Previously we looked at how bounce rates impacted the candidate journey and ways in which you can use the data from Google Analytics to give you insight into the changes you can make.

Today we're going to focus on the time your candidates are spending on your site.

The time candidates spend on your careers site can be broken down into a few different areas

  • Time of session (how long they spend on your site in one sitting)
  • AVG time per page (the session length divided by the number of pages visited)
  • Avg time spent on a specific page

How long do candidates spend on my site?

The first area you can look at is the average amount of time a candidate spends on your site. Go to Audience > Overview and look at the Average Session Duration.

Look at the image below. This shows

  • Average session duration is 2 minutes 16 seconds (how long the average candidate stays on your site when they visit)
  • Average pages per session is 3.58 (the average number of pages they visit each time they visit the site)
  • This equates to an avg of 38 seconds per page

These figures give you a starting platform to review the rest of your sites pages. Any page that sits above the 38 seconds will be considered good, anything that sits below that you could consider needing work.

We say "could" because not every page needs to hold a candidates attention for a long time. Sometimes it's a landing page with an obvious call to action to go to another section, so the low time on the page would be considered a positive. 

You should also take into consideration that some candidates will arrive on your site and immediately leave because they didn't get what they were expecting, or conversely they found the apply link immediately and left to apply on the ATS (find out more about Bounces and Events on Careers sites)

A great overview of these stats can be found in Audience > Behavious > Engagement

Below is an example which shows the number of sessions divided into 

  • 0-10 seconds
  • 11-30 seconds
  • 31-60 seconds
  • 61-180 seconds (1 - 3 minutes)
  • 181-600 seconds (3 - 10 minutes)
  • 601-1800 seconds (10 - 30 minutes)
  • 1801+ seconds (30 minutes and more)

You should also take into consideration candidates that are on their second/third/forth visit. They're unlikely to spend the same length of time on your home page as last time because they are likely to already know where they want to go, but they may spend more time on other pages because they've allocated additional time to spend reading about other candidate experiences, or reviewing your roles in more detail.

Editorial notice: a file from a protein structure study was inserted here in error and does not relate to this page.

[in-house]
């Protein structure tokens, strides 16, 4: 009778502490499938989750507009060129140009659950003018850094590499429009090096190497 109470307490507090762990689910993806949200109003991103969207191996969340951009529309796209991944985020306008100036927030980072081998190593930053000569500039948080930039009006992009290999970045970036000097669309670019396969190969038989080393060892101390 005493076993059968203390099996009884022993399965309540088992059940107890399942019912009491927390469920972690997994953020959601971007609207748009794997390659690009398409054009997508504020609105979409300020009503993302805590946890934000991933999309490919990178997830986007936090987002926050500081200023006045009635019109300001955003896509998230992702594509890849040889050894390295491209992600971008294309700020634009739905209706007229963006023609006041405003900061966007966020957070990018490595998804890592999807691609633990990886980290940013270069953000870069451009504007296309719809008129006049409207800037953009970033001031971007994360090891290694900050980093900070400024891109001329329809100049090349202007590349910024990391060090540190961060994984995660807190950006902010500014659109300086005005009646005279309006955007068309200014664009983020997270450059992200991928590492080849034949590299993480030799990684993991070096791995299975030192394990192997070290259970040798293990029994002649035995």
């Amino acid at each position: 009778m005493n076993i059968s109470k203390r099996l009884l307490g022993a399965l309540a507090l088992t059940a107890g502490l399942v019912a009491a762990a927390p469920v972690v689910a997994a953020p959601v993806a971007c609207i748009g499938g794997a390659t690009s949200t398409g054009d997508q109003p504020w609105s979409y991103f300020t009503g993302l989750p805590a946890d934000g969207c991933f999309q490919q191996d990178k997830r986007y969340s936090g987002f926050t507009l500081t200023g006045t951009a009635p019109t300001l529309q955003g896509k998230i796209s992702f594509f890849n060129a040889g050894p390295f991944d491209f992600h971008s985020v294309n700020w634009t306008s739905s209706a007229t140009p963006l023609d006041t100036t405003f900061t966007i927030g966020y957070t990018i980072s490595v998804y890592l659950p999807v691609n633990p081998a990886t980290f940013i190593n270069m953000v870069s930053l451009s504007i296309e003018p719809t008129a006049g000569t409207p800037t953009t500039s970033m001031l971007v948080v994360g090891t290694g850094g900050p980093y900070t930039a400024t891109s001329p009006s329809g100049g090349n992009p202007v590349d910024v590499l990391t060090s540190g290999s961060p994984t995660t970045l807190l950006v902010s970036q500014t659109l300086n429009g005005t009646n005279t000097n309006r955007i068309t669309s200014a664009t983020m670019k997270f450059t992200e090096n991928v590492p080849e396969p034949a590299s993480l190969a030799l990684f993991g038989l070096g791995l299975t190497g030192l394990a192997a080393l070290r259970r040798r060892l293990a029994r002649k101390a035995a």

What are my best performing pages?

You can take a look at all of the pages that have been visited on your site through Behaviour > Site Content > All Pages . Remember as we went through in our Bounce Rate review article, you can change the date range for this report to get a better understanding of candidate behaviour over time.

You can also limit the pages in this list by only showing pages that have been viewed more than 10 times in your date period (again, this is shown in our bounce rate article).

If you want to just see pages that are performing better than your average you can use the advanced search as well, as shown in the image below. Remember when setting the search filter the values is defined in seconds, so use 60 for 1 minute, 300 for 5 minutes etc etc.

Order you list of pages by the ones that people spend the most time on and take note of the top 10 pages. Now, reverse the sort order and look at the pages that have the lowest time spent on the pages.

What are you doing on your best performing pages which you're not doing on your poor performing pages?

Is there a trend around the types of pages that have longer average time on the page per view, i.e. is it job descriptions, pages with long videos, pages with social feeds, are they pages with interactive tools, are they longer form blog posts?

How about the pages that have short page view times? Is there enough content for the candidate to consume, is it just a list page for people to move to key content, are they text only pages with nothing visual to keep a candidate interested, does the page take an age to load so candidates leave?

The longer you can get candidates to engage with your content the better, but you want to make sure they aren't there for a long time because it takes an age to understand the offering.

Our next edition in this series is going to be looking at page load times and how that impacts your candidates journey.